Of all the safety features a building has to offer, one of the most crucial is the exit route doors. Having a path of exit travel in emergency situations that employees or residents know and can rely on is the key to getting them out safely in a fire. The point of these NFPA exit doors is to get people away from hazardous conditions such as smoke, fire, and heat in the shortest time possible. To achieve that, the NFPA makes strict guidelines for what these emergency exit doors look like, and how they need to operate. Here’s a guide for understanding the NFPA emergency exit door requirements.
Before we dive into the individual requirements set by NFPA 101, let’s take a second to make sure we understand the definitions of some of the terms we’ll encounter.
It is a requirement for any area in a building to have at least 2 means of emergency exit. The exits must not be located next to one another. This will reduce risk for these pathways blocked by fire. Or anything else that makes it an unsafe way to travel to the exit.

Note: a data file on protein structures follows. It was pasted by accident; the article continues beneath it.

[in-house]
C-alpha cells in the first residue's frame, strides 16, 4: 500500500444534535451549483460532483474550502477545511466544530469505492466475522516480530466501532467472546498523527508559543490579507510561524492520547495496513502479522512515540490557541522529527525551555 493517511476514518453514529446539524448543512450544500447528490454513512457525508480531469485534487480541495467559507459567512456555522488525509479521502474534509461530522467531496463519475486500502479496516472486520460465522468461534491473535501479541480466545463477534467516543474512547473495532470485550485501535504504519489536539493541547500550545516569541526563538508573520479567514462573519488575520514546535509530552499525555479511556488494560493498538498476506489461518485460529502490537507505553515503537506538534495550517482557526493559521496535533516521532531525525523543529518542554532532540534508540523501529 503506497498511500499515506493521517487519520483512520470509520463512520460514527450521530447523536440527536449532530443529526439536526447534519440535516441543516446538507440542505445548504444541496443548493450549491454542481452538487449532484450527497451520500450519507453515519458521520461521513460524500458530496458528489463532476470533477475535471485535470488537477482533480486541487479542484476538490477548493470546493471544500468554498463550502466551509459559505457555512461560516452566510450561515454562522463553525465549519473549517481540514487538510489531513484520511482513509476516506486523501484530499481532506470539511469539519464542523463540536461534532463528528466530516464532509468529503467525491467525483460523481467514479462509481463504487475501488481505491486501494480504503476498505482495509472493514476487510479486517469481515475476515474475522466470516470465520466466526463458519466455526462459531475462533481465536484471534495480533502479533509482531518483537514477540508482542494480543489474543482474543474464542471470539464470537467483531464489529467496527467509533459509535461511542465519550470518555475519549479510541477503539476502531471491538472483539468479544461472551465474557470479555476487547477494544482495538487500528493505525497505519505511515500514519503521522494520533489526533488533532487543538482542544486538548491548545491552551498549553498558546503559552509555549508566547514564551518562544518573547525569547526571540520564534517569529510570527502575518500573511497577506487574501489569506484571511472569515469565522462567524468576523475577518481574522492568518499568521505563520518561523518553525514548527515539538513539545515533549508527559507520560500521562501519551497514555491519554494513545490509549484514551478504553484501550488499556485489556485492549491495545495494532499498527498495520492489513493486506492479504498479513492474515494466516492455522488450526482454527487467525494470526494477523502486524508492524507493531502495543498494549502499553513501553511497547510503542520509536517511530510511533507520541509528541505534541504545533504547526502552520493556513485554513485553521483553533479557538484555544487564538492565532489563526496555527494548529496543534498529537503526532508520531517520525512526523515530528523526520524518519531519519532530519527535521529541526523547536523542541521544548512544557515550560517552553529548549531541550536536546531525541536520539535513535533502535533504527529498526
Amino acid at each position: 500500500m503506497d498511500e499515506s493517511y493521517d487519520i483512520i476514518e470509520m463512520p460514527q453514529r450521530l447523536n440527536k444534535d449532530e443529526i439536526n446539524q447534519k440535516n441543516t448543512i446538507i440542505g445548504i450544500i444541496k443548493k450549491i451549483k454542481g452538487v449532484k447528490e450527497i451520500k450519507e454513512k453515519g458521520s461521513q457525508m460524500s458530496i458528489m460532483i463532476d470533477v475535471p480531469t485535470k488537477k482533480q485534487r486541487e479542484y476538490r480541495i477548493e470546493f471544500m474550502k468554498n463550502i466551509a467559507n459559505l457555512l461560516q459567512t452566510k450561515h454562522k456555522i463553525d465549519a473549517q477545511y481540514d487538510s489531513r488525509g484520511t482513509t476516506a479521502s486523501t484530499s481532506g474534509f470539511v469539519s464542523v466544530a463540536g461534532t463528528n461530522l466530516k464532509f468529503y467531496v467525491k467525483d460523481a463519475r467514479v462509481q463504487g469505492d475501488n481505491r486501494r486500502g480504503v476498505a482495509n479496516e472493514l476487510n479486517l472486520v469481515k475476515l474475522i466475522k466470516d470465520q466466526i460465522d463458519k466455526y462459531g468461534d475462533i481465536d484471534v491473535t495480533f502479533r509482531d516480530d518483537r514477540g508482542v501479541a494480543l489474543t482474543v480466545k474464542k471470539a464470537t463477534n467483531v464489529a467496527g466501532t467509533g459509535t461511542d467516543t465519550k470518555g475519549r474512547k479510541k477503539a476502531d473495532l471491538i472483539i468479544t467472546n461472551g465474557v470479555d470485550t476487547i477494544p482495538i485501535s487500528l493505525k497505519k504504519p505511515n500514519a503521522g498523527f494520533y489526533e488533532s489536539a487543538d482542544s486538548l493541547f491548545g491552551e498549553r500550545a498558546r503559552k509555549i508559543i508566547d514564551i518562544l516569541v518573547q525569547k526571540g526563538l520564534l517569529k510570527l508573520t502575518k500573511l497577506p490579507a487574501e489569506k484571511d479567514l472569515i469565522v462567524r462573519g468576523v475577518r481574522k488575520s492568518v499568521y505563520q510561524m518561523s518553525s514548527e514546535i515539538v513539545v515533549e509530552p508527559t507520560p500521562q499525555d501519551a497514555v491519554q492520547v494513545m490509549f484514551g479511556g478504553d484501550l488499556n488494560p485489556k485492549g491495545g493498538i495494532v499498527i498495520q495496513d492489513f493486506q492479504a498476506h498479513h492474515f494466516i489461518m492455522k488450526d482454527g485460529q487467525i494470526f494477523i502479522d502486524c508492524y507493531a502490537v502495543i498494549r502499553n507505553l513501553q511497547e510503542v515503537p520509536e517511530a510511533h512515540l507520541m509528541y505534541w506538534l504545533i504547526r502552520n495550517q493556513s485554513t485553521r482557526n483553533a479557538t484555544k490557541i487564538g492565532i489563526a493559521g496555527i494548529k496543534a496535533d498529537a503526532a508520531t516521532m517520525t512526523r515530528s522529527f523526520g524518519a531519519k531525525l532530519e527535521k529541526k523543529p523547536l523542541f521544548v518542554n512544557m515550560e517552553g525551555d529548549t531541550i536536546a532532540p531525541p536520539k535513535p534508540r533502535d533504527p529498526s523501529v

For new structures, there is something called the “one half diagonal rule”. This means that the means of egress must be located no less than half of the diagonal distance of the area being serviced.
The minimum number of exits from any location in a building is two. Firstly, this even includes areas like balconies and mezzanines. Secondly, the number of means of egress increases with the number of occupants a building has.
The minimum number increases in means of egress are as follows:
The minimum occupant load is determined by using the expected number of employees or occupants divided by the net floor area your means of egress service. After that, there are additional requirements for buildings that have fixed seating arrangements.
The exit capacity is in reference to maximum capacity, not an average. This ensures the highest level of safety for a building’s occupants.
The NFPA emergency exit door requirements code states there is a maximum travel distance allowed to find an exit. If there is a fire in the area where occupants are, they are already being exposed to smoke, fire, and heat. This access to exit requirements seeks to minimize occupants’ exposure to these and other hazards.